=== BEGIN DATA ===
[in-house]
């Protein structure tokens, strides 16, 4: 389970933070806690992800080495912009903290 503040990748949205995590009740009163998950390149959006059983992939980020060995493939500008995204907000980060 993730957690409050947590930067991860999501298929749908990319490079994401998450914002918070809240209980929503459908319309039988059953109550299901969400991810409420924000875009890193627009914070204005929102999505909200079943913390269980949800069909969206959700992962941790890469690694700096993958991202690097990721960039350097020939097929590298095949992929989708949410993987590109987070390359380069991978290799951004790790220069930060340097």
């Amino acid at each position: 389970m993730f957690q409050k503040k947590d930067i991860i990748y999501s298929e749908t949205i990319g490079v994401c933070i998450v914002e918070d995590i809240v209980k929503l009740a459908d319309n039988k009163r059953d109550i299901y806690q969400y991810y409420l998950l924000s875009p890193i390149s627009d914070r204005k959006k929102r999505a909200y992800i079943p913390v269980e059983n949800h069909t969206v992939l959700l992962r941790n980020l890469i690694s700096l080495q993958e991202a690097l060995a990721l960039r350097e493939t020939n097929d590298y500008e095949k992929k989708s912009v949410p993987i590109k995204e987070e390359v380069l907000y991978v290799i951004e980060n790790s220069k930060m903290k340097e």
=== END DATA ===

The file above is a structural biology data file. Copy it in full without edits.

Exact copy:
[in-house]
């Protein structure tokens, strides 16, 4: 389970933070806690992800080495912009903290 503040990748949205995590009740009163998950390149959006059983992939980020060995493939500008995204907000980060 993730957690409050947590930067991860999501298929749908990319490079994401998450914002918070809240209980929503459908319309039988059953109550299901969400991810409420924000875009890193627009914070204005929102999505909200079943913390269980949800069909969206959700992962941790890469690694700096993958991202690097990721960039350097020939097929590298095949992929989708949410993987590109987070390359380069991978290799951004790790220069930060340097």
């Amino acid at each position: 389970m993730f957690q409050k503040k947590d930067i991860i990748y999501s298929e749908t949205i990319g490079v994401c933070i998450v914002e918070d995590i809240v209980k929503l009740a459908d319309n039988k009163r059953d109550i299901y806690q969400y991810y409420l998950l924000s875009p890193i390149s627009d914070r204005k959006k929102r999505a909200y992800i079943p913390v269980e059983n949800h069909t969206v992939l959700l992962r941790n980020l890469i690694s700096l080495q993958e991202a690097l060995a990721l960039r350097e493939t020939n097929d590298y500008e095949k992929k989708s912009v949410p993987i590109k995204e987070e390359v380069l907000y991978v290799i951004e980060n790790s220069k930060m903290k340097e």